Table via @WyoWeeds on Twitter
Table via @WyoWeeds on Twitter

This reason is the one that simply defies logic, based on what Chipotle has chosen to replace their GM-soybean oil: sunflower oil. Sunflower oil that is made from herbicide-tolerant sunflowers (albeit non-GMO).9,9a These sunflowers are treated with a pesticide that has resulted in more super-weeds than glyphosate, the herbicide to which some GMOs are resistant.10 Take a look at the table made by Dr. Andrew Kniss (@WyoWeeds on Twitter)11 that summarizes the differences between the GM-soybean oil that Chipotle has ditched and the non-GM sunflower oil that they now use, and then explain how Chipotle’s Reason #2 makes sense. As to their second point, by “damaging beneficial insect populations,” I am going to make an assumption that Chipotle is referring to either colony collapse disorder for bees, or the drop in the monarch butterfly population. To date, neither of these two effects on insect populations have been shown to be due to GMOs, although they are both areas of current research.12,13,14,15,16

Chipotle: “In our quest to serve the best ingredients, we decided to remove the few GMOs in our food so that our customers who choose to avoid them can enjoy eating at Chipotle.”
This is really the only reason that isn’t refuted by science or logic. Chipotle is pandering to the non-GMO crowd, and if they wish to do so, that is their choice. This sentence should be where they begin and end at explaining why they are going GMO free. BUT CHIPOTLE ISN’T ENTIRELY GMO-FREE. By their own admission, the meat they serve (with the exception of their beef from grass-fed cattle) comes from animals fed GMO plants. The sodas and other sugary beverages they sell also contain GMO-derived ingredients. As does the cheese9, although I do not see this fact mentioned on their website.17 I guess in Chipotle’s corporate mind, GMO-plants are bad, but GMO-yeast (which is used to make cheese) is good? GMO-yeast do allow you to skip the whole “slaughtering-a-calf” part of traditional cheese-making rennet, so this does fit in with their view on “food with integrity.”18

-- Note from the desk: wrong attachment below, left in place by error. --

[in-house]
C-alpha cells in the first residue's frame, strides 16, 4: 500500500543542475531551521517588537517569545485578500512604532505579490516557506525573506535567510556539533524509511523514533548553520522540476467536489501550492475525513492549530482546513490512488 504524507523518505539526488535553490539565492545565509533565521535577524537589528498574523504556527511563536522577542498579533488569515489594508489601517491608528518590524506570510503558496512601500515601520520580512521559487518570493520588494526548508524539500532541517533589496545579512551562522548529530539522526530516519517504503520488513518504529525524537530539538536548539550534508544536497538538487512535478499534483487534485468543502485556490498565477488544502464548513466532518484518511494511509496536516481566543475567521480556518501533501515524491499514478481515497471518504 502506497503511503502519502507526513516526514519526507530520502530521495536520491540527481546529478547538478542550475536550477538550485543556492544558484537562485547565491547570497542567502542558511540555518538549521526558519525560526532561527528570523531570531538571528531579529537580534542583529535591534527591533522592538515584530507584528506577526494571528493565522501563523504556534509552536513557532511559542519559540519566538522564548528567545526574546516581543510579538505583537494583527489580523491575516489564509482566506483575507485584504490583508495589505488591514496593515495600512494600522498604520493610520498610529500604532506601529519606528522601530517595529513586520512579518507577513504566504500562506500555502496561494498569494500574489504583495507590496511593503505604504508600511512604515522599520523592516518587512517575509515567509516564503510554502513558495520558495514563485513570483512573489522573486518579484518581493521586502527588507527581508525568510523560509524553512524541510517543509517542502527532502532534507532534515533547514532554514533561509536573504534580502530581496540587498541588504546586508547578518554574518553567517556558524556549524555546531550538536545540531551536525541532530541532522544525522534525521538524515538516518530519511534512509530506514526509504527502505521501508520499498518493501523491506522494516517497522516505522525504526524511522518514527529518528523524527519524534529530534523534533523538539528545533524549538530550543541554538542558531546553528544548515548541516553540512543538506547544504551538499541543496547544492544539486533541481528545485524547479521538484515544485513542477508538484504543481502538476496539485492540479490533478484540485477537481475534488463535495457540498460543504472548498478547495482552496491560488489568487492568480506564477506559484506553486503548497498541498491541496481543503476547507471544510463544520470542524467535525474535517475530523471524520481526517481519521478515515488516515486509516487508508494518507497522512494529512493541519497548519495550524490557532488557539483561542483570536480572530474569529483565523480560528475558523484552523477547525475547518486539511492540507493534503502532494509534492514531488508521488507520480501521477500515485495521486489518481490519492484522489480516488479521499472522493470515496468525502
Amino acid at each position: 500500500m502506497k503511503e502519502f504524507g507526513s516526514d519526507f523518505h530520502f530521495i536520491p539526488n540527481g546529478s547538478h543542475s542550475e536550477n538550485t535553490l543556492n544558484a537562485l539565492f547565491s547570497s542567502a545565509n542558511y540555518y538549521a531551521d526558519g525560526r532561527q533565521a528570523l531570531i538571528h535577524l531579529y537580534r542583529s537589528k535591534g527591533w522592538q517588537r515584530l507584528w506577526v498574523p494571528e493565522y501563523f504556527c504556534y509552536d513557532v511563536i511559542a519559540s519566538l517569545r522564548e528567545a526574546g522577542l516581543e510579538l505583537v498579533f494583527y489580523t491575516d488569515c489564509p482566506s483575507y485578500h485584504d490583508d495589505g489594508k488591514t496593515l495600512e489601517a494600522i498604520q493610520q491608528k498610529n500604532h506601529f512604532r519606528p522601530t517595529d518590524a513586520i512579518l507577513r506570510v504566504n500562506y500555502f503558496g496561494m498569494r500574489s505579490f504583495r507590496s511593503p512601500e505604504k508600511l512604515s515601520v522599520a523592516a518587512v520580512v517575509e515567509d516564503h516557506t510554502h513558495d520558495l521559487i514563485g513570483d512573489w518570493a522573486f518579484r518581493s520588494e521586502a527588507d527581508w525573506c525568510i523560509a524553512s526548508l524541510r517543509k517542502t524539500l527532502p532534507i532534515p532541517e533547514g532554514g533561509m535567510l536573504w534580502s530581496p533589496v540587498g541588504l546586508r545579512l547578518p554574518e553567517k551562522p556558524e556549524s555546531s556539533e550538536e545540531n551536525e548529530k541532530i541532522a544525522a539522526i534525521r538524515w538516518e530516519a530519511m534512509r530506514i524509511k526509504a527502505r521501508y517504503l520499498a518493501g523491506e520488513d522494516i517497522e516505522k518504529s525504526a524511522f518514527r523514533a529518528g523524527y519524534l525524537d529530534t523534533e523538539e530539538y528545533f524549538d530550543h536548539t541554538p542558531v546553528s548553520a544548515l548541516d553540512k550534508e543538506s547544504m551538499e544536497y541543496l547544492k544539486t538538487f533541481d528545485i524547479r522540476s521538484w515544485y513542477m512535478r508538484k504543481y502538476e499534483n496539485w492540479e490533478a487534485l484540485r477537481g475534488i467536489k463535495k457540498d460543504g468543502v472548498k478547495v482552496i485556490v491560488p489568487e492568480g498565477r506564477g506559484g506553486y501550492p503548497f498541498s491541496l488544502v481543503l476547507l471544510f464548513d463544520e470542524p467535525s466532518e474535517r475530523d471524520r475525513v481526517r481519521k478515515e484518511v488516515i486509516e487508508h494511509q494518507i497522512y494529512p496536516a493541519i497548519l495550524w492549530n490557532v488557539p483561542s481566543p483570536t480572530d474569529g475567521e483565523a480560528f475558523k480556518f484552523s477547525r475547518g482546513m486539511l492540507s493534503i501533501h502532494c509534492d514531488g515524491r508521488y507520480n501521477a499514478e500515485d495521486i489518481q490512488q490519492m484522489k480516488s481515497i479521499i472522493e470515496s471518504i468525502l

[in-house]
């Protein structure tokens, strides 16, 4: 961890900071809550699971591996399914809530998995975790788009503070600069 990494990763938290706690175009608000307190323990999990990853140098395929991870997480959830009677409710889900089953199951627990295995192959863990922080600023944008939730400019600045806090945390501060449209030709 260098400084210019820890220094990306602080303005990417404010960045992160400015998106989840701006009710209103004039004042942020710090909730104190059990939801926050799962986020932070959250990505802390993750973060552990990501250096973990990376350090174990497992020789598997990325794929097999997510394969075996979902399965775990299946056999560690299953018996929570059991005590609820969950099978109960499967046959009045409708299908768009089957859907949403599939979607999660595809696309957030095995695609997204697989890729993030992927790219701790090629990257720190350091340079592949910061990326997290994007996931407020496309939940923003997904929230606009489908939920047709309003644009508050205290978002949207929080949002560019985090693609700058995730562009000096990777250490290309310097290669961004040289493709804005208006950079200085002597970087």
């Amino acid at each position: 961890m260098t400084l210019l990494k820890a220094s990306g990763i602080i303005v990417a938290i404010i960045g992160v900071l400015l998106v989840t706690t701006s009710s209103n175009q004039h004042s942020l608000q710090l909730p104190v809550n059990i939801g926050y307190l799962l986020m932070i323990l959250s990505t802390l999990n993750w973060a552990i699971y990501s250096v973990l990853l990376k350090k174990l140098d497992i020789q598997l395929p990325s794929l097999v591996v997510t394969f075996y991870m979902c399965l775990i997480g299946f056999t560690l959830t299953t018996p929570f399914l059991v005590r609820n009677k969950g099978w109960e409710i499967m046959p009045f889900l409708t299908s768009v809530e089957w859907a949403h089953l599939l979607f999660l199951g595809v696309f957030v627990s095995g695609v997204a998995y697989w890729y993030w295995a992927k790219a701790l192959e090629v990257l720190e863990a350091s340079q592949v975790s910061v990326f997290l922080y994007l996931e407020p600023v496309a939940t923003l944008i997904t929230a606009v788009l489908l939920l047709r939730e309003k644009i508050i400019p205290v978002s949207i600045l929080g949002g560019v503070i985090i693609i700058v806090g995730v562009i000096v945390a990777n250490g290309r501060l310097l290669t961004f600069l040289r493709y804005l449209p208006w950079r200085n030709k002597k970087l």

ISN’T CHIPOTLE CONTRIBUTING TO UNNECESSARY HYSTERIA ABOUT GMOs? This is an actual question posed on their website.19 Chipotle’s answer is: “We believe the implications of growing and eating GMOs must be studied more by independent scientists who do not have an incentive to produce particular results. [Shill gambit?20 Check] What we do know is that some of the chemicals and toxins [Toxin gambit?21 Check] used in GMO cultivation have caused health and environmental issues, and that is at the very least a reason to be cautious. Caution and hysteria are not the same thing.” One look at the comments on Chipotle’s Facebook page (see the screenshots I’ve posted) shows you that they are most definitely contributing to the spread of misinformation and hysteria regarding GMOs.